This is meant to be tongue in cheek as it seems those dratted windmills don't like it too windy. Generally, they are switched off when the wind starts blowing too hard, but electricity consumers still have to pay the operators of the windmills whether they are working or not, which is a nice little earner, or subsidy, if you can grab a piece of the pie. Let's face it – what a brilliant scam dreamed up by show-boating politicians and environmentalists that think that high energy prices will deter people from switching on their central heating or using their useful appliances, or watching television, or reading beneath an electric light bulb etc. It is hoped they will buy electric cars instead of petrol driven motors and as such won't be able to use them when there is a power cut (when the windmills don't perform). This attitude is exemplified in a recent government report on energy use that claimed renewables were just as cheap as fossil fuel energy (assuming those prices would gradually increase as fossil fuels become short in the supply chain) and on the very clever and contrived basis that it is assumed people will cut their electricity usage by half within the next 20 to 50 years – by what is described as energy savings (a metaphor for shortages and power cuts, a bit like modern Iraq). So, by working out that fossil fuels will rise exponentially as fossil fuels run out (which is a guess as there is said to be hundreds of years worth of shale gas) and by reducing electricity usage in half, another assumption based on number crunching, and at that point, just like magic, renewables such as windmills and solar panels are just as cheap as the inflated price of fossil fuels – I can see that happening, and so can you – but see for instance www.bishop-hill.net/blog/2012/1/9/the-cost-of-wind.html and www.bishop-hill.net/blog/2012/1/10/government-surveillance-of-windfarm-p… which is a bit off topic as people freezing at the cobs has nothing to do with flaming windmills.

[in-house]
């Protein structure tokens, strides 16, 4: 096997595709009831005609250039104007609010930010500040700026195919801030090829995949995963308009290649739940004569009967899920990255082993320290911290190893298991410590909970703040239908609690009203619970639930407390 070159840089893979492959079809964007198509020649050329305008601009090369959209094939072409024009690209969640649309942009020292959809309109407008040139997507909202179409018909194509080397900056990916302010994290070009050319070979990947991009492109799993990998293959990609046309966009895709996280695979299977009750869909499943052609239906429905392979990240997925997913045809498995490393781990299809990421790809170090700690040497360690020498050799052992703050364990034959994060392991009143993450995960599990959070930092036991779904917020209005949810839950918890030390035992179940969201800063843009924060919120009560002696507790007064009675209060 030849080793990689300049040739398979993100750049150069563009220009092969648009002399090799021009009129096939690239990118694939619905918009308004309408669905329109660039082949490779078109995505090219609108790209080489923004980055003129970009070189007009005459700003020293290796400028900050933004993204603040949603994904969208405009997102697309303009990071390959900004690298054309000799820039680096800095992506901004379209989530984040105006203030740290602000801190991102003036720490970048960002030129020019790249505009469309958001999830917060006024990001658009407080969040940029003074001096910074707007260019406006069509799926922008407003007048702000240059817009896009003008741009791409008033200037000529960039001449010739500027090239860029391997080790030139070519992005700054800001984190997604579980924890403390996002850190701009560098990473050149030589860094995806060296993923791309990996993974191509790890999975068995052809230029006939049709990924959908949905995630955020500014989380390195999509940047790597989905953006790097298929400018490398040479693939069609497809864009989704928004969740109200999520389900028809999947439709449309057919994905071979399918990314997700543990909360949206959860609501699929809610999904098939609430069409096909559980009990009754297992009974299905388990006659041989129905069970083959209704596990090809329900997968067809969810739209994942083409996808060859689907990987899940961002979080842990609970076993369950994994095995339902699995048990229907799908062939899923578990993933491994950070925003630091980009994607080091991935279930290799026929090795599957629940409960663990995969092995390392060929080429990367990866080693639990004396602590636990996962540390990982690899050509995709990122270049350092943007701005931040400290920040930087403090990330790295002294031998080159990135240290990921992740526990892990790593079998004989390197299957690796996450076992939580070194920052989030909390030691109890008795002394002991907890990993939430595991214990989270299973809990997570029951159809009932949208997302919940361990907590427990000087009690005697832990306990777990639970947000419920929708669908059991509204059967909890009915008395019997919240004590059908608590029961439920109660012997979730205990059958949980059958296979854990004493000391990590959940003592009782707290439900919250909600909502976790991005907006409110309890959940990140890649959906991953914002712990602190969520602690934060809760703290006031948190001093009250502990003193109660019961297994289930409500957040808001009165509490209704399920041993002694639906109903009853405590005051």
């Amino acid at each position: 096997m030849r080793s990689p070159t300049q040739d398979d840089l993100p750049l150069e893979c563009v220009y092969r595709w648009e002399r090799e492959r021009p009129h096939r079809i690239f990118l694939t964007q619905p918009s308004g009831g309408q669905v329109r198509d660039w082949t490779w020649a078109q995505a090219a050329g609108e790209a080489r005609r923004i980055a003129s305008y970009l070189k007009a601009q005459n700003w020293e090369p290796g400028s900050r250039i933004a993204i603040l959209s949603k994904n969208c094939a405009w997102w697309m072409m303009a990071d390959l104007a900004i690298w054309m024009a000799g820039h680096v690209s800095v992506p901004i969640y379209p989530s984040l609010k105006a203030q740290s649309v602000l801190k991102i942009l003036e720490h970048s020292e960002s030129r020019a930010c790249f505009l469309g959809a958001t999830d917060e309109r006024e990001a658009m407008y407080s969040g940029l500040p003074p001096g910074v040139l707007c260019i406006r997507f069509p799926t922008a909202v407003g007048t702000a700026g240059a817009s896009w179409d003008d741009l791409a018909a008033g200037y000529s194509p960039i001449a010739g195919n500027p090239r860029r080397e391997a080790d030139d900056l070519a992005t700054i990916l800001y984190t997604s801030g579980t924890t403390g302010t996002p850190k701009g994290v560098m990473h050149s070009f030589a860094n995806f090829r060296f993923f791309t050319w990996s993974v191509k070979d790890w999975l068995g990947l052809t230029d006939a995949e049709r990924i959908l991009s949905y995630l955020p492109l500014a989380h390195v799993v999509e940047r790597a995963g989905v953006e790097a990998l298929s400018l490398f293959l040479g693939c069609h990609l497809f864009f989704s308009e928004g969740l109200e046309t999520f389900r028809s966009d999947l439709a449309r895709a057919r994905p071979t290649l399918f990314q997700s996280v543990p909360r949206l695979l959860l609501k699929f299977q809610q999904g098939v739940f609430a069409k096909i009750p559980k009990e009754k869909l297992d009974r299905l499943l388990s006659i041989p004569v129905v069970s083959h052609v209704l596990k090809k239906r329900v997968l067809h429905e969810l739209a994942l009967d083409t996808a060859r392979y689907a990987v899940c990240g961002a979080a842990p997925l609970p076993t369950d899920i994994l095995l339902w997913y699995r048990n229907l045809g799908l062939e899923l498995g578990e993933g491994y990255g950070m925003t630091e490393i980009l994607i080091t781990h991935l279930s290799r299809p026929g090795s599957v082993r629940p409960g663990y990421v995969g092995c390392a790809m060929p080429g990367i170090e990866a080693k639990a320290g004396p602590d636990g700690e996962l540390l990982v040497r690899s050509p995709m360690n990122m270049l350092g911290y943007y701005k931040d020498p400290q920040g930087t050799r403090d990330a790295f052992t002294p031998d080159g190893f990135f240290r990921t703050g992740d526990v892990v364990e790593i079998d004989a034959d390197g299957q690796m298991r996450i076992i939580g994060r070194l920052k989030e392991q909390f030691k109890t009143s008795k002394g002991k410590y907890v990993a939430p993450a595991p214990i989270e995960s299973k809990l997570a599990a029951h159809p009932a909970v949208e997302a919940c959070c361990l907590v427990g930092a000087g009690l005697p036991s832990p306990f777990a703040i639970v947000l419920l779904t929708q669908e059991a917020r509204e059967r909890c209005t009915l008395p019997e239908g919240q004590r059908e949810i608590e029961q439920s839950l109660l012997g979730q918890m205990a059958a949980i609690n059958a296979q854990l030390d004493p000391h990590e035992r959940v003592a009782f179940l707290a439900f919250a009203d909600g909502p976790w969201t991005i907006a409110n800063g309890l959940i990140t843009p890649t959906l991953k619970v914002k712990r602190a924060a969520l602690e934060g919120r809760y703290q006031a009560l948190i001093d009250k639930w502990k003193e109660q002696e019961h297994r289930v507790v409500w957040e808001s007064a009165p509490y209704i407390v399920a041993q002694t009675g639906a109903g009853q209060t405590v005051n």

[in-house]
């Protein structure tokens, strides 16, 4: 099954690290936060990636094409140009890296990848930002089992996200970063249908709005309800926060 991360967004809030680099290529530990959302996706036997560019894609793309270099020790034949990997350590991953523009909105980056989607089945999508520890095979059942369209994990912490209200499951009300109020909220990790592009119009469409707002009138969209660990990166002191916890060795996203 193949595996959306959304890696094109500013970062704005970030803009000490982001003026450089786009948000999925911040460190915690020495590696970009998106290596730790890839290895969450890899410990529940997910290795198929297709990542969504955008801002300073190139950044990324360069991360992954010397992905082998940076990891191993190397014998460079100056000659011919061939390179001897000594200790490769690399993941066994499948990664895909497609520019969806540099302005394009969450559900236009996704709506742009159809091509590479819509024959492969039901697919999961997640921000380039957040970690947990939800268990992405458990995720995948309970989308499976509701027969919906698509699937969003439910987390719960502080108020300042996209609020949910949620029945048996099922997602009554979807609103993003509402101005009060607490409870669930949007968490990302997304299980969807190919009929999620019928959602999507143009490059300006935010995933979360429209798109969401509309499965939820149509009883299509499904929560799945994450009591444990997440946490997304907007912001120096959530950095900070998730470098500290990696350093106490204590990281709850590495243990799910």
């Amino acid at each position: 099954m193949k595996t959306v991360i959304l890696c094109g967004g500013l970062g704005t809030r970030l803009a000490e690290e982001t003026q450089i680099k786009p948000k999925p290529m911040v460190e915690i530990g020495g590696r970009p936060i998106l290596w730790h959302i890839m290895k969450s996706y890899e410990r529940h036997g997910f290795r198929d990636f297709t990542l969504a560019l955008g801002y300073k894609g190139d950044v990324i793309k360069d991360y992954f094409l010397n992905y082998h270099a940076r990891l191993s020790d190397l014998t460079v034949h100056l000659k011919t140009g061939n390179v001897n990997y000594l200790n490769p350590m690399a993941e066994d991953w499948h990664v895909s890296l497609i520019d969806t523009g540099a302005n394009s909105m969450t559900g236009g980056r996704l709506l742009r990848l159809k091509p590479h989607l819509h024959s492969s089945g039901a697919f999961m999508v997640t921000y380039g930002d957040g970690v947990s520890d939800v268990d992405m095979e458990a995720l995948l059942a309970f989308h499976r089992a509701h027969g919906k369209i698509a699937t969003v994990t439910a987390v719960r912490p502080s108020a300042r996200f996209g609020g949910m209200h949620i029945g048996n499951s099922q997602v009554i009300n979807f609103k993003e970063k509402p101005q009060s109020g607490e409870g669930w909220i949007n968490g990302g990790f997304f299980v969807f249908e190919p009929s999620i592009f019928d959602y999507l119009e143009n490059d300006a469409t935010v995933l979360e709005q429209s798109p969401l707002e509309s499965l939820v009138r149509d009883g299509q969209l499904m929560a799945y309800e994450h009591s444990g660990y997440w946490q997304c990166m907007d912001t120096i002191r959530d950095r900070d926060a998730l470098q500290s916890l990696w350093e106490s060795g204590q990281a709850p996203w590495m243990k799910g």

An image of a windmill and its turbine bursting into flames in Ayrshire during a gale a couple of weeks ago caused the 'Weather Eye' correspondent in The Times to have a look at what happened to those old fashioned windmills in times of yore when the wind did blow up a storm. Back in them olden days windmills did useful things like milling flour for the daily bread of the good folks of this land but when the wind started to blow too hard they didn't have that modern novelty, a switch, to shut the darn thing down. What they did have was a bit of neat technology for the period, a thick piece of wood that was applied to the windmill shaft in order to slow it down when it started going round too rapidly. When smoke started to rise from the friction between the two pieces of wood, as it was want to do, they had a handy bag of brick dust which was applied to the shaft to cool things down a bit – but what happened when the wind did begin to howl and screech in the rafters and strain at the wooden clapboards? In the great storm of 1703 some 400 windmills were burnt down or toppled over as a result of the blades spinning round so fast. The wooden brake was just too inadequate.